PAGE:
any difference in the outer rings on either side of focus.
Although I shy away from providing actual estimates of spherical correction,
to give an illustration of the Chromacor's spherical correcting properties,
if one assumes the scope has over correction of say 1/5 wave, dividing this
by the Chromacor's 1/6 wave under correction (1/5/1/6) the net result is a scope
with 1/30 wave over correction.
This is simply outstanding and explains why this combination delivers such
sharp views. The Chromacor U-1 therefore has a two pronged approach to image
improvement. It corrects for much of the light left unfocused by the simple
achromatic object lens, thus improving image sharpness, definition and the overall
aesthetic appeal of images delivered. It also corrects for the spherical aberration
of the objective lens, delivering sharper images and allowing the effective
use of higher powers.
But the most important test for me came when I turned the scope onto Jupiter.
Again the difference was immediately obvious. The scope snapped straight into
focus in a way that demonstrated perfectly the improved optical performance.
There is a definite improvement in image sharpness when comparing the views
with the U-1 to the O-1 or the telescope without either Chromacor. Using the
slightly coarse Synta focuser, there was never any doubt when the scope was
in perfect focus.
Jupiter was beautiful because of its sharpness, the limb was hard edged against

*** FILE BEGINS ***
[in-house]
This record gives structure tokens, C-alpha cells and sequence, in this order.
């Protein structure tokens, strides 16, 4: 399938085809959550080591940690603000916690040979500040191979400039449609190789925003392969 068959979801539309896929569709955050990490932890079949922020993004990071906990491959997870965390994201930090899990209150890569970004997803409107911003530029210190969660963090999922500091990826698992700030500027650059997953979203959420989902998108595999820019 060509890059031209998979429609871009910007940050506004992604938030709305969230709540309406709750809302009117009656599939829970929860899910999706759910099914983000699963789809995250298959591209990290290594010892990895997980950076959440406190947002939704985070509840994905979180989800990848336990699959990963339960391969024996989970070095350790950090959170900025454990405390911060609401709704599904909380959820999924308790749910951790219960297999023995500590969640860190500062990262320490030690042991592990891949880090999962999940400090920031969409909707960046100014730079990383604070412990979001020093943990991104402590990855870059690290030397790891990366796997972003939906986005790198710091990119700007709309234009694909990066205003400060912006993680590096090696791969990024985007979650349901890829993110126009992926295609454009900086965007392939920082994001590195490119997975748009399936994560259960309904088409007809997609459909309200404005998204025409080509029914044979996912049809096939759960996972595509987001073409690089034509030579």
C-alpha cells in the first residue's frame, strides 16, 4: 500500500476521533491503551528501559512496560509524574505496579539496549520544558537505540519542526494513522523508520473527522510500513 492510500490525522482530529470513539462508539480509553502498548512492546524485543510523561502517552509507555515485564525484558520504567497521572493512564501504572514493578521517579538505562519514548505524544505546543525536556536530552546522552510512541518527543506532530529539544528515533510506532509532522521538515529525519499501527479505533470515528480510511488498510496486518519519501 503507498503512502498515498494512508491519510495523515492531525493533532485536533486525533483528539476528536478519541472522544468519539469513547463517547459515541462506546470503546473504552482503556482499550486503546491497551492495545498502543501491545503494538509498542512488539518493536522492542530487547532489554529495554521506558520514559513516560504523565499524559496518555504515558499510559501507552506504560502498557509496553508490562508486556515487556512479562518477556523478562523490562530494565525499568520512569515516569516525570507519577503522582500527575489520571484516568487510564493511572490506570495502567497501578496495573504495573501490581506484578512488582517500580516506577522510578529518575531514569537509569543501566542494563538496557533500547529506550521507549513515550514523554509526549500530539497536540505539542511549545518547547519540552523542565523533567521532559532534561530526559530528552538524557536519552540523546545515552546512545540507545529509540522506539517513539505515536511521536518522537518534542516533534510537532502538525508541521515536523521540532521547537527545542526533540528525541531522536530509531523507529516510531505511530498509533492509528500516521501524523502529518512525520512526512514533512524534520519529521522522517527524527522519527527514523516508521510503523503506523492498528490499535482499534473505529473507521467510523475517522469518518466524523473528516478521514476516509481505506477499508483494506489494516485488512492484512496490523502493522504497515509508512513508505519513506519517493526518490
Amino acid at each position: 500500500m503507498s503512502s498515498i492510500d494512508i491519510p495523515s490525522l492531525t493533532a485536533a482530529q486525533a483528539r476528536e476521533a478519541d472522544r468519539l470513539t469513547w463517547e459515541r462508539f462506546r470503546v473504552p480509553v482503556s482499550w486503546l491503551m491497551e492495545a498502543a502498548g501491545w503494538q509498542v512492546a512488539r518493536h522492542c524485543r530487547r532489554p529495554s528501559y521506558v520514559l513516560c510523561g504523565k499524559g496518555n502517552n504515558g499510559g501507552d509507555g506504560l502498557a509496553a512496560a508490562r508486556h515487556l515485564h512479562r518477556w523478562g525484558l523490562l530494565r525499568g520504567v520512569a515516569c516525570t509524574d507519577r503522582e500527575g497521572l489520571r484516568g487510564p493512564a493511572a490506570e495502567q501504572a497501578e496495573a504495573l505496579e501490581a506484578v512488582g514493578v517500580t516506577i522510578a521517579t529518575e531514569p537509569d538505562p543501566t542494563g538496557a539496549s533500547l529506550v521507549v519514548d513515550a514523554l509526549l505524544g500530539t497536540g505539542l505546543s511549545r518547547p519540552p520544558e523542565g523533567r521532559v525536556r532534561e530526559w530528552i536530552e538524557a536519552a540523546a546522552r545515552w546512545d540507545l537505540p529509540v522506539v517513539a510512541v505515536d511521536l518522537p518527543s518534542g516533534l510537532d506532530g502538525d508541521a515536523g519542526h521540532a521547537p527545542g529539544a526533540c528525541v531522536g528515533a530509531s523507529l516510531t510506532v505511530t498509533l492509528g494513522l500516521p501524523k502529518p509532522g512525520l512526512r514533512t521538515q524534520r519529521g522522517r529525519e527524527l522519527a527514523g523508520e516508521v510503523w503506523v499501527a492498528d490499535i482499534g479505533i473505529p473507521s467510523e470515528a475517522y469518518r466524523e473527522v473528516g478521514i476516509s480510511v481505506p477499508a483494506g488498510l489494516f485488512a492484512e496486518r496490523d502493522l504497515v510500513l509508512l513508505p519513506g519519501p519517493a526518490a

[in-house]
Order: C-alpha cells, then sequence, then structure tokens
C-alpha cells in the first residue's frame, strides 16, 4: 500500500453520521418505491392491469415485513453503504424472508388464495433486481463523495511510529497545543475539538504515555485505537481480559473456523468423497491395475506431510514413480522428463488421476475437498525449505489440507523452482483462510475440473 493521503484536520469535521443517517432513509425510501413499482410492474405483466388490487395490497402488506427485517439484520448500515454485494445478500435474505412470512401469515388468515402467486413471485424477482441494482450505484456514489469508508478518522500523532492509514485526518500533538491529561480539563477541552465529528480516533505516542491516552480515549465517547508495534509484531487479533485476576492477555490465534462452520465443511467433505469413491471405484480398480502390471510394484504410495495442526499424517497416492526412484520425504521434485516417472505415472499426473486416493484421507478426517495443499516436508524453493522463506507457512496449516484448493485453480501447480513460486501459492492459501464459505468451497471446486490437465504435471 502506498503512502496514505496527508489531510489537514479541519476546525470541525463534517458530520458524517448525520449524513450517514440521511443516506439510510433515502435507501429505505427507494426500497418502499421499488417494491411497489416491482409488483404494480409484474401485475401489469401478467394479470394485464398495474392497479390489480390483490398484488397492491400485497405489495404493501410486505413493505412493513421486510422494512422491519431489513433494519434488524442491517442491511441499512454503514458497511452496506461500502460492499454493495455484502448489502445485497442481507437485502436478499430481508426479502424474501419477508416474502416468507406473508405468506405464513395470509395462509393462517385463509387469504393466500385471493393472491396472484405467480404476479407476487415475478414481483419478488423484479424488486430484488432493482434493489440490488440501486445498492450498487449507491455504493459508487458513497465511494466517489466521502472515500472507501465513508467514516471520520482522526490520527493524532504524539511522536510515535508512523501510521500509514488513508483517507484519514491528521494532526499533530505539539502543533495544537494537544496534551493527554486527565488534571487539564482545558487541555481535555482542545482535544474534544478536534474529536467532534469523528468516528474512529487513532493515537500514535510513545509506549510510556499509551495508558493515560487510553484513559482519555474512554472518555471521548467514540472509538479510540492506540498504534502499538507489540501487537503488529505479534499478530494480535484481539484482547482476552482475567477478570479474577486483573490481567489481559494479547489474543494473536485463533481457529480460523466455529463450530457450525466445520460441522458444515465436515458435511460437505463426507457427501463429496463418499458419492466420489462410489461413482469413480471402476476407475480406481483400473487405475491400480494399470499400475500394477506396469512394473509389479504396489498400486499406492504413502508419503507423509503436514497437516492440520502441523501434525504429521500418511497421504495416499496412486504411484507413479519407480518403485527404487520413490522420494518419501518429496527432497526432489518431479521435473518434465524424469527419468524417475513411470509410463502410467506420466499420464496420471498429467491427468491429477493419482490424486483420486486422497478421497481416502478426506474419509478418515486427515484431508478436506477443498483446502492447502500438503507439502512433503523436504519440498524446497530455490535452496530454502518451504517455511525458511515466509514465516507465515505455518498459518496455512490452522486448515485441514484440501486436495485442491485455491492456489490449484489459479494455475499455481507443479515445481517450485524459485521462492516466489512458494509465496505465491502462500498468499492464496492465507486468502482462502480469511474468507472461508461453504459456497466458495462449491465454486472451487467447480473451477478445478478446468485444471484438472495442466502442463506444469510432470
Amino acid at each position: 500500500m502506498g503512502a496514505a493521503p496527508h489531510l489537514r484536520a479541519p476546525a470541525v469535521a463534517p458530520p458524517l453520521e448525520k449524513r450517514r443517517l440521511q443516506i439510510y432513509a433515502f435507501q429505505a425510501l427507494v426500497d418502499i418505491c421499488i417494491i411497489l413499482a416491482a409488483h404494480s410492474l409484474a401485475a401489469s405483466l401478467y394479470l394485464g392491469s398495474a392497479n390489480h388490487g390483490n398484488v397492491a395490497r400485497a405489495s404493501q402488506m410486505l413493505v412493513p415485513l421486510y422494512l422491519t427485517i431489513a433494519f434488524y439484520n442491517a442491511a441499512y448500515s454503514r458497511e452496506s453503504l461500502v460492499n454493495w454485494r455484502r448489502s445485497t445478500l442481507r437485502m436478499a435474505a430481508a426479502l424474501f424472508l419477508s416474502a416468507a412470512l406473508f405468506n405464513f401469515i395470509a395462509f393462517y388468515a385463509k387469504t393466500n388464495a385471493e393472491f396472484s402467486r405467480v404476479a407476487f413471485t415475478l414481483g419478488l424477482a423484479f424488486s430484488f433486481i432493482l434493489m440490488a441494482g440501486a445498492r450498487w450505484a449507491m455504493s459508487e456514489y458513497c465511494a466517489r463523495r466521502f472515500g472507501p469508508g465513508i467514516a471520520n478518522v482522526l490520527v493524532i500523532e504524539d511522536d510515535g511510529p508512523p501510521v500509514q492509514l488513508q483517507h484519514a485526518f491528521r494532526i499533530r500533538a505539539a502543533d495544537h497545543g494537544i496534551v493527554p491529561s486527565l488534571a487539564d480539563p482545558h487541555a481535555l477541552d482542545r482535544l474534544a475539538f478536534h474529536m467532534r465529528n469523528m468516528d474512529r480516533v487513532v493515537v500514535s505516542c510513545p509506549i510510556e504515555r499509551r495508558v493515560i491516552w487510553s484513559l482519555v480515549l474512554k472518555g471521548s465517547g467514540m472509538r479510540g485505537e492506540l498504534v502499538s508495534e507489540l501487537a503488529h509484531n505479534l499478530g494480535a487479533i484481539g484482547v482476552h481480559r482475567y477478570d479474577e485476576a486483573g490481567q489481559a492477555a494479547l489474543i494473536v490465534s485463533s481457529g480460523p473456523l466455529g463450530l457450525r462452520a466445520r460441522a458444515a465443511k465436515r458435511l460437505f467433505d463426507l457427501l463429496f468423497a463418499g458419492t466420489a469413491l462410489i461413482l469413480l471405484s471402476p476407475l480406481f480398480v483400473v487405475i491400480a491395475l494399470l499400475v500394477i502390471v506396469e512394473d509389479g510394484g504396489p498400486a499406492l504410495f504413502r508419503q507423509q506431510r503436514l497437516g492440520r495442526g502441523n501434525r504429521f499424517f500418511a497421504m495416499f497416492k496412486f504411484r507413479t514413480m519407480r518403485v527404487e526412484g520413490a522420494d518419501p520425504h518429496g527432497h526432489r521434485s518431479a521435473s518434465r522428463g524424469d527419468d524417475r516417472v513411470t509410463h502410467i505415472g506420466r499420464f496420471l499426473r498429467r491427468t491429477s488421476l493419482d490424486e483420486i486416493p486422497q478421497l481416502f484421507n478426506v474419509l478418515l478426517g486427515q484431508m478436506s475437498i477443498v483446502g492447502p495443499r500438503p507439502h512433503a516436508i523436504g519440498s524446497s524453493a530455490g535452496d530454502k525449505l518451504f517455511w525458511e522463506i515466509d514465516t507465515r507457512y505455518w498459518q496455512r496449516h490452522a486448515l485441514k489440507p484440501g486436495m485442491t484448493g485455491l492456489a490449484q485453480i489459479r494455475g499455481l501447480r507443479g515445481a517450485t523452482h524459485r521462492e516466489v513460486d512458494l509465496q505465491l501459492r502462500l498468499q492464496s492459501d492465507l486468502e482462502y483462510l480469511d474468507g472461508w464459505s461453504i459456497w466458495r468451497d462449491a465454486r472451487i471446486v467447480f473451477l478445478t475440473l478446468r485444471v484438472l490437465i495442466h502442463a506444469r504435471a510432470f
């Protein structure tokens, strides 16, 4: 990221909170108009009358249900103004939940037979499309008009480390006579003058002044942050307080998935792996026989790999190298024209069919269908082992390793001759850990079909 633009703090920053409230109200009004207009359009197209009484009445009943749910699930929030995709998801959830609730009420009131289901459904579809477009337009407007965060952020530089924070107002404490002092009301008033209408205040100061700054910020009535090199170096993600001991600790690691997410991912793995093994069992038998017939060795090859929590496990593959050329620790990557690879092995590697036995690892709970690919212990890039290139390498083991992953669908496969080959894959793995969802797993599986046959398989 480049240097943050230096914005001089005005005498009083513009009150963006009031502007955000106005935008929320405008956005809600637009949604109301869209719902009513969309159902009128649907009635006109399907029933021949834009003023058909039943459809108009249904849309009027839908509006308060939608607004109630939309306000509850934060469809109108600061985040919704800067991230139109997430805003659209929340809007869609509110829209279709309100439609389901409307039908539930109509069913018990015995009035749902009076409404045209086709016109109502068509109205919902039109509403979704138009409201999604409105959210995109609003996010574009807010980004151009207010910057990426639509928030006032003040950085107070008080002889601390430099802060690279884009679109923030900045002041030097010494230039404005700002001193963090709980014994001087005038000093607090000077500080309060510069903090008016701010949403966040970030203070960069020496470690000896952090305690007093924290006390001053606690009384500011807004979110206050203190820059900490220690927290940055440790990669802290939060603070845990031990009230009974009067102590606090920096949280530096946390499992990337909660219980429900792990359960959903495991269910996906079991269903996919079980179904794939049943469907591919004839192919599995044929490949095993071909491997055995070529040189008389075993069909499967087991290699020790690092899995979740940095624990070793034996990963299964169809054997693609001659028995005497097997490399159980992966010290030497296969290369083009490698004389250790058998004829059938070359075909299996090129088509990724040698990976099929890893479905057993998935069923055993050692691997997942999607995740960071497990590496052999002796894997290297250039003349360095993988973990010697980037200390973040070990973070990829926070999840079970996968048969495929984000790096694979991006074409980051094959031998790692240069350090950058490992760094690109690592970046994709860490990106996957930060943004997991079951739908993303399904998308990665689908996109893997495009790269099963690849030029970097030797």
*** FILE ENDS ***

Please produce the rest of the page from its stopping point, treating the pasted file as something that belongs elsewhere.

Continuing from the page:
the dark sky background, as the GRS crept into view, the darker outline around
one side of the hollow was visible with a clarity the scope had not been able
to achieve before. One night whilst I was conducting this test, the Chromacor
U-1 and Synta 120 combination delivered the best views I have had of two faint
festoons extending from Jupiters NEB into the equatorial region The scope retains
its sharpness at high powers, the seeing seems to be the limiting factor at
my observing location.
RR Achromat 125mm/F1000 Objective Lens
I obtained this lens from Hans Winkelaar of Sky Objectives in The Netherlands.
The lens was received before the U-1 Chromacor and I was interested to assess
its optical quality and to determine whether it would be a better match for
my O-1 Chromacor.
The lens was easy to assemble, it is an air spaced achromat that fits perfectly
into the Synta adjustable lens cell and gives a clear aperture of 120mm. There
are clear alignment marks on the two lens components and I experienced no collimation
Star testing the lens showed it was indeed superior to the stock Synta lens,
it took me a long time testing before I eventually concluded this optic has
a very small amount of spherical under correction. I could see no evidence of
any other optical defects.
I tested the lens without the Chromacor. It threw up an identical amount of
false colour to the Synta lens and was very sharp and operated well at higher
Hans Winkelaar was very helpful and supportive answering all my questions.